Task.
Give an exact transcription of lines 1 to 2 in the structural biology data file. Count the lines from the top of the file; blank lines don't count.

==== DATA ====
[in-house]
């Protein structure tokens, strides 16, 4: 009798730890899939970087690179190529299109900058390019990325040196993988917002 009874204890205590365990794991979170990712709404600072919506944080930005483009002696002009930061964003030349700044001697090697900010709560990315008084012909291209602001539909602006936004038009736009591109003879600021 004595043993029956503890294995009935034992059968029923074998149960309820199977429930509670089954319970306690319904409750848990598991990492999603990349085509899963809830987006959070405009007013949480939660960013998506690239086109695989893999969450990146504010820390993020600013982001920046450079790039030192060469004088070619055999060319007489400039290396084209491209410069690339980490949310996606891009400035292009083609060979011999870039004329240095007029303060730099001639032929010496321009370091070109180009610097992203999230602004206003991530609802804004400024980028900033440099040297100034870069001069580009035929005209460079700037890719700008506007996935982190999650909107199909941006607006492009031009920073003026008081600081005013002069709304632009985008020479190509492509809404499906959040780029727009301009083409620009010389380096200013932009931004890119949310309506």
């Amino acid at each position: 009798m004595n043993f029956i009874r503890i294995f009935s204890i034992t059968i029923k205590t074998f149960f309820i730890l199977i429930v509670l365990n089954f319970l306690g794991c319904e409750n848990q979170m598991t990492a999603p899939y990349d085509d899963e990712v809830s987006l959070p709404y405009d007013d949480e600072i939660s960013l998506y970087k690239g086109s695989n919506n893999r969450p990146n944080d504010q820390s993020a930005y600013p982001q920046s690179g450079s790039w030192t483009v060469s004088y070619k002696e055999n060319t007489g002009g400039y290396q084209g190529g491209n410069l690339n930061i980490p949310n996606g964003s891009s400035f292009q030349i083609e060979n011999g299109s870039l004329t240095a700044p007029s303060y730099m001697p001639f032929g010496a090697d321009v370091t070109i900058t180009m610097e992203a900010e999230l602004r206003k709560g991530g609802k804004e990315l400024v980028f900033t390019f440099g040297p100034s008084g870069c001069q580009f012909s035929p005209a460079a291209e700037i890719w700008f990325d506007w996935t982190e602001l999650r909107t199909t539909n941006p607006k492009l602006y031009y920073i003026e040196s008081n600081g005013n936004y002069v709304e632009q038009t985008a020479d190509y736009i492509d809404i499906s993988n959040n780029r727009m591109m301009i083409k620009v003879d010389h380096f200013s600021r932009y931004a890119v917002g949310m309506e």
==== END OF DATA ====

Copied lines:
[in-house]
């Protein structure tokens, strides 16, 4: 009798730890899939970087690179190529299109900058390019990325040196993988917002 009874204890205590365990794991979170990712709404600072919506944080930005483009002696002009930061964003030349700044001697090697900010709560990315008084012909291209602001539909602006936004038009736009591109003879600021 004595043993029956503890294995009935034992059968029923074998149960309820199977429930509670089954319970306690319904409750848990598991990492999603990349085509899963809830987006959070405009007013949480939660960013998506690239086109695989893999969450990146504010820390993020600013982001920046450079790039030192060469004088070619055999060319007489400039290396084209491209410069690339980490949310996606891009400035292009083609060979011999870039004329240095007029303060730099001639032929010496321009370091070109180009610097992203999230602004206003991530609802804004400024980028900033440099040297100034870069001069580009035929005209460079700037890719700008506007996935982190999650909107199909941006607006492009031009920073003026008081600081005013002069709304632009985008020479190509492509809404499906959040780029727009301009083409620009010389380096200013932009931004890119949310309506």